Local data geek Alex Manning, an engineer who formerly worked on missile defense systems at Raytheon, recently designed a site that models how Airbnb hosts describe San Francisco, dubbed AirDnG (for “data and graphics”).
AirDnG gathers listing info from Inside Airbnb, an Airbnb data aggregating site that updates a city’s Airbnb profile every few months, then crunches which words are used the most often in every neighborhood.
Here are some of the most-often used phrases for the city’s most noteworthy neighborhoods, in order of frequency:
- Bayview: Downtown, Backyard, Views, T, Muni, Garden
- Bernal Heights: The Mission, Restaurants, Deck, Walk, Victorian
- Castro: The Mission, Restaurants, Walk, Quiet, Downtown
- Chinatown: Union Square, Walk, Resort, Downtown, Historic
- Haight: Golden Gate Park, Restaurants, Victorian, New, Haightashbury [sic]
- The Mission: Restaurants, BART, Heart, Bars, Coffee
- Nob Hill: Cable Car, Walk, Union Square, Beautiful, Cathedral
- North Beach: Telegraph, Restaurants, Coit Tower, Chinatown, Encourages
- Pac Heights: Fillmore, Great, Shops, Victorian, Coffee
- Potrero Hill: Parking, Views, Downtown, Quiet, Modern
- Russian Hill: Views, North Beach, Fisherman’s Wharf, Lombard, Alcatraz
- SoMa: Center, Muni, Heart, Moscone, Gym
As Manning points out via Reddit, what’s most interesting about this data are the words people choose not to use. Certain key phrases and descriptives, ones locals would consider critical to a neighborhood’s character, rarely appear.
For example, Chinatown’s profile overwhelmingly uses terms like “size,” “studio,” and “cozy,” but not words that might describe the neighborhood’s history, culture, or landmarks.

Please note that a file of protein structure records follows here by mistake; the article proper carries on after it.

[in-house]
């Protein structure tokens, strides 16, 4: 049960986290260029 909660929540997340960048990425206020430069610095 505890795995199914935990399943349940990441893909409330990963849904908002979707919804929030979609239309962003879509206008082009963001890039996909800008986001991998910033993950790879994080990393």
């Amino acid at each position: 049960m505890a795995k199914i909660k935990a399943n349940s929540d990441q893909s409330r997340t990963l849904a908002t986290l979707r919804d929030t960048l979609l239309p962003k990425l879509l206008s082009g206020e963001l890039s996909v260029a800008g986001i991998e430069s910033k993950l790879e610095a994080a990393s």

Words like “Victorian,” “bars,” and, mysteriously, “heart” make up the lexicon for the Castro, but there’s comparatively fewer mentions of words like “gay,” “LGBT,” or “queer.”
Notice that the word “apartment” appears four times as often as the word “Victorian” in Pac Heights listings.
Of course, more apartments than Victorians are going to land on Airbnb. But this tells us that most STRs in the neighborhood aren’t bothering to advertise their proximity to some of the city’s most beautiful historic architecture.
But Manning tells Curbed SF that when he uses Airbnb (he’s a frequent customer) he finds hosts very knowledgeable and enthusiastic about their neighborhoods.
Just for some reason that rarely shows up in listings.
“My friend jokes that it’s like OKCupid,” says Manning. “Everyone has the same profile.”
He adds that key words like “gay” for the Castro do show up. Just not as often as more generic phrases.
In fairness, STR hosts are presumably calibrating their ads toward what works; they’re here to rent rooms, not be culture liaisons.
Still, it’s startling that in a city full of vibrant and diverse neighborhoods, so many of them are advertised to sound the same.